Eat Drink Better

Published on September 21st, 2012 | by Tanya Sitton


(Yet Another) New Study: Reduced Meat Consumption Means Less Chronic Disease, Less Pollution

Red and Processed Meat

A Cambridge study published earlier this month once again links consumption of red and processed meat to increased rates of chronic disease, including coronary artery disease, diabetes, and colorectal cancer. Researchers also found that reducing meat consumption offers significant environmental benefits, in terms of reduced greenhouse gas emissions. Pass the kale and lentils, please!

Crunch Those Numbers, Cambridge Science Guys!

Public health researchers analyzed data collected by a national diet and nutrition survey, to assess red meat consumption and health trends among UK adults.

As summarized by Organic Authority,

Among the study’s findings, published in the journal BMJ Open, the research team calculated that if men reduced their daily intake of meat from 91 grams to 53 grams, that move alone would result in a 12 percent drop in cases of bowel cancer, a 12 percent decrease in cases of type 2 diabetes and a 10 percent drop in heart disease.

Women, who typically consume less meat than men already, showed slightly fewer, but still significant decreases in the same categories: 8 percent decrease in bowel cancer, 7.5 percent decrease in type 2 diabetes and 6 percent for heart disease.

Using data analysis, investigators also found that decreasing red and processed meat consumption leads to significant decreases in greenhouse gas emissions, to the tune of 0.45 tons per person per year. That would be a reduction of nearly 28 million tons of CO2 released into the environment each year, by the population represented in the study.

This new research illustrates again what is no longer a secret, though (like pink slime) the beef industry probably wishes it still were! A meat-based diet — especially one that’s heavy in red and processed meat — increases your risk of the most common Western debilitating illnesses, and contributes disproportionally to environmental pollution.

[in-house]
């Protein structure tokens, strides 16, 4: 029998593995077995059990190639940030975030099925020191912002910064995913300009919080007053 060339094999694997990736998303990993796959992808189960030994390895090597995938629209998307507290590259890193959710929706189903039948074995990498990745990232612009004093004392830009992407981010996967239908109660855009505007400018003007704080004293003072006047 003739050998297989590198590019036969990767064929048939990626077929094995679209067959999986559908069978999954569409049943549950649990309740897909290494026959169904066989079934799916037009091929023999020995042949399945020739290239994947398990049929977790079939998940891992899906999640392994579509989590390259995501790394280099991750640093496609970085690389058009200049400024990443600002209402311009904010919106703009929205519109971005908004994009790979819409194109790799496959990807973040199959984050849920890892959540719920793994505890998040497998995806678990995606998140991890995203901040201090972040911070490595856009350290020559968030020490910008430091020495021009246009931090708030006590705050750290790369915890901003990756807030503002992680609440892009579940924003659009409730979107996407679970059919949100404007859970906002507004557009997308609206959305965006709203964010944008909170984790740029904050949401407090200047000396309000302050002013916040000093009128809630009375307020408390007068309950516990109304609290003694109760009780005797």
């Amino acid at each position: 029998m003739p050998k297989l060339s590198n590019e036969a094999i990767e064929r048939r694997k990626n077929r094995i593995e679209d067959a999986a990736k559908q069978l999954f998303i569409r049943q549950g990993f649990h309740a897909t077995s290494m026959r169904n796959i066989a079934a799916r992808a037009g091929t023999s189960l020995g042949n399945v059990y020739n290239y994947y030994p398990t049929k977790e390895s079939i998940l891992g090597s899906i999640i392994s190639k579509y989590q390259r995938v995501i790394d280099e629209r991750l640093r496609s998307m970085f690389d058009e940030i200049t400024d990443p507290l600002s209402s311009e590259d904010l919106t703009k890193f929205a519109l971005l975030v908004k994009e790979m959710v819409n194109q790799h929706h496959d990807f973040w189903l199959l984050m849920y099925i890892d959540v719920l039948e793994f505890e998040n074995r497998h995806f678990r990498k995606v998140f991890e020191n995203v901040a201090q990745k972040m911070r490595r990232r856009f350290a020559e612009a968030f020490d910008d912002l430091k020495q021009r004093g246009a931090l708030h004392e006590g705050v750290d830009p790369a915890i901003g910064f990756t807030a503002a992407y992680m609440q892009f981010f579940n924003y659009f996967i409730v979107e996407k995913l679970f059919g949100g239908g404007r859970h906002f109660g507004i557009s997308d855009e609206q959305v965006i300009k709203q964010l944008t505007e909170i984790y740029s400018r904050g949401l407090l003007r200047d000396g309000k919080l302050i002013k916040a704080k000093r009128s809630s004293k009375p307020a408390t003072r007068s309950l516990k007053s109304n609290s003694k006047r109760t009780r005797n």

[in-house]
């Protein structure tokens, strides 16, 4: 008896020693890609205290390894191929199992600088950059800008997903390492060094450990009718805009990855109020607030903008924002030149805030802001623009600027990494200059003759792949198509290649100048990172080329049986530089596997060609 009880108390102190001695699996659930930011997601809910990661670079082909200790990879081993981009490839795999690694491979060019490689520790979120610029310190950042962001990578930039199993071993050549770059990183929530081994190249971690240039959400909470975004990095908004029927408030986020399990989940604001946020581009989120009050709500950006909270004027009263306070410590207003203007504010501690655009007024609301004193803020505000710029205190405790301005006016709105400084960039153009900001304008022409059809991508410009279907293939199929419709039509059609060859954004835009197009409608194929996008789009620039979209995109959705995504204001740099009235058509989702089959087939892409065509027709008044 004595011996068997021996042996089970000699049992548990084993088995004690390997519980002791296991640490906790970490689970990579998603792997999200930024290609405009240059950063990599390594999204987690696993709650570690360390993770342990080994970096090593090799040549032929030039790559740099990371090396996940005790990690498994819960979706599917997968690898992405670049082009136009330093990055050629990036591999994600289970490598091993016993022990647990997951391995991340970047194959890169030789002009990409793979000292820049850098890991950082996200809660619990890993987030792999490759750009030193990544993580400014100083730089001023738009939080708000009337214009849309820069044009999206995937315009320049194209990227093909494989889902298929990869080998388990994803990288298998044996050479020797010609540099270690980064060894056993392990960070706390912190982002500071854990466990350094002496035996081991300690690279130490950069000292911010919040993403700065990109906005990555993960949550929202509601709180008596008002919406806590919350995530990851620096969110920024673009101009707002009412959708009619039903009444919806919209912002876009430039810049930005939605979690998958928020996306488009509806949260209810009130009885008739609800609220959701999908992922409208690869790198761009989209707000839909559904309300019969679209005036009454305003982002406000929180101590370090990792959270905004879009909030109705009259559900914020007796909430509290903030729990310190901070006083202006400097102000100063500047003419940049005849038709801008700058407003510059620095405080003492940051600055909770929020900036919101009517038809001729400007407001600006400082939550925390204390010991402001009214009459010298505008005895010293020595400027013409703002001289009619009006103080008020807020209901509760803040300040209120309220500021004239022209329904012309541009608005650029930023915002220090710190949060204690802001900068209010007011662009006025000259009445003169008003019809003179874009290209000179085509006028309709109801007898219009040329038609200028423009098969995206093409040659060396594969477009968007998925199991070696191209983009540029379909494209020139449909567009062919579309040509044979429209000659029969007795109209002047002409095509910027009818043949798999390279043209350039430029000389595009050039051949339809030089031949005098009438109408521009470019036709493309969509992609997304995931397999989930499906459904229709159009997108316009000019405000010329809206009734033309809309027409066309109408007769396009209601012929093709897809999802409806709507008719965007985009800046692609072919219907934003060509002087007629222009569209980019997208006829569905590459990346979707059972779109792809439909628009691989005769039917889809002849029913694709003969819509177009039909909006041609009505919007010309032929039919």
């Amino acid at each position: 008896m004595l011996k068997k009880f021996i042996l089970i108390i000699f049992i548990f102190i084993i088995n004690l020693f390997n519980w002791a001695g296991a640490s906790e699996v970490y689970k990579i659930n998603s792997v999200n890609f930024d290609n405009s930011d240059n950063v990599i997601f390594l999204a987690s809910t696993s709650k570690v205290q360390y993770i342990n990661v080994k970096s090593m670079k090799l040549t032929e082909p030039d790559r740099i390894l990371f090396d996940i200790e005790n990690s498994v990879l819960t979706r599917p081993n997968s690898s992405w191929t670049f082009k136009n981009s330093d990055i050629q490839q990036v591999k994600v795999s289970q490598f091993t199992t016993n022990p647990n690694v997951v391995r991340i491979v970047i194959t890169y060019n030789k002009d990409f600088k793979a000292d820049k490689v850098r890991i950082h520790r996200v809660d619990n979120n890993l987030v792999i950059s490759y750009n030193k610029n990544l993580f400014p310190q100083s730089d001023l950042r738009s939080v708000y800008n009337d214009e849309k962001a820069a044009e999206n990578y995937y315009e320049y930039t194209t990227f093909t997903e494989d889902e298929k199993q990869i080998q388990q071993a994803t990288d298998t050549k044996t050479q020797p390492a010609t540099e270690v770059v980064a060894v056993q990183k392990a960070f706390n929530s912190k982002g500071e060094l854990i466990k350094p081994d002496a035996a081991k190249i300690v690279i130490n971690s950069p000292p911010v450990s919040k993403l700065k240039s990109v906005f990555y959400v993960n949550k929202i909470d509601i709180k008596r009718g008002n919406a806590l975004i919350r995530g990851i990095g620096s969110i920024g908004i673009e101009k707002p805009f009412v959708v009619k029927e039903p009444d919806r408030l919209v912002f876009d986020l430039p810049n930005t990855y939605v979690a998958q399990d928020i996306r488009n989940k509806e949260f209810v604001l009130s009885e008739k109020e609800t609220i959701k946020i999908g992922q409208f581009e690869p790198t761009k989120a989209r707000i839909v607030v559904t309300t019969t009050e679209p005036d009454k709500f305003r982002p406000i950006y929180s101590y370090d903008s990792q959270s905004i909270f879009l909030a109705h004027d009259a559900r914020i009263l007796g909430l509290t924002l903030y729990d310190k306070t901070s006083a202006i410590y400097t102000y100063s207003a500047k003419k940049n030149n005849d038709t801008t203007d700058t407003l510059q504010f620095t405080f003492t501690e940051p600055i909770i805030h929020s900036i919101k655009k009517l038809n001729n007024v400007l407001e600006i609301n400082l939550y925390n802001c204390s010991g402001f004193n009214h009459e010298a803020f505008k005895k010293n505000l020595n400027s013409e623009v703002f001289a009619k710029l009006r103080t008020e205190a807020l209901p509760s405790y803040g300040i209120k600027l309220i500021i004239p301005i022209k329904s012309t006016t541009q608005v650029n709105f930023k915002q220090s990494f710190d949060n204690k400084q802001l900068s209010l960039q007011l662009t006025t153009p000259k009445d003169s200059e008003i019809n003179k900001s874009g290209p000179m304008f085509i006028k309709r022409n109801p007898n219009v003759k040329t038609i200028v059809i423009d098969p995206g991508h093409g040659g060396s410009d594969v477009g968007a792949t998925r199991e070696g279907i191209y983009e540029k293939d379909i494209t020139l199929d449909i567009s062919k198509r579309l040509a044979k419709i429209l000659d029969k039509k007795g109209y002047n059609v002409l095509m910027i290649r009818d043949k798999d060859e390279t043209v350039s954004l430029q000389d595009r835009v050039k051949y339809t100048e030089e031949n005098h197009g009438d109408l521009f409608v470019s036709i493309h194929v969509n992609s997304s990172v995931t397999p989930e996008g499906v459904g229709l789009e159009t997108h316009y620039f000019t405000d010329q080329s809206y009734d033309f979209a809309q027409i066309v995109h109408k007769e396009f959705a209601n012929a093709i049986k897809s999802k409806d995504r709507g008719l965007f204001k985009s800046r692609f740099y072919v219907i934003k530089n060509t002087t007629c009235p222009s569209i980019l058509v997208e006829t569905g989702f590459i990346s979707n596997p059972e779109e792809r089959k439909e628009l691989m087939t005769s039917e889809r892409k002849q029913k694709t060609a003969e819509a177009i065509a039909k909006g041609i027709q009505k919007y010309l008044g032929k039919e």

Why Go There?

Reducing red meat consumption costs nothing but intention, and represents a concrete step you can take towards improving your health — and the health of the planet, while you’re at it. What a bargain!

And that’s not even taking into consideration the benefit from cutting out the stuff entirely — just by REDUCING consumption, you lessen risk for our most common diseases of early debility and death. Since we have no nutritional requirement for red (or any color of) meat at all, why stop there? Why not be even more healthy and eco-friendly (and compassionate towards fellow creatures), and reduce it down to none?!

In terms of human health and environmental impact, when it comes to meat consumption — as study after study clearly shows — less is more.

Ever notice how no one gets results like this with broccoli?!

Image credit: Creative Commons photo by quinn.anya.

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About the Author

is an ecovore, veganist, messy chef, green girl, food revolutionary, and general free-thinkin' rabble-rouser. M.S. in a health profession, with strong interests in biology, nutrition, and healthy living - find her on .

One Response to (Yet Another) New Study: Reduced Meat Consumption Means Less Chronic Disease, Less Pollution

  1. Pingback: Eating Vegan: Best Resources for New Veggie Cooks | Eat Drink Better

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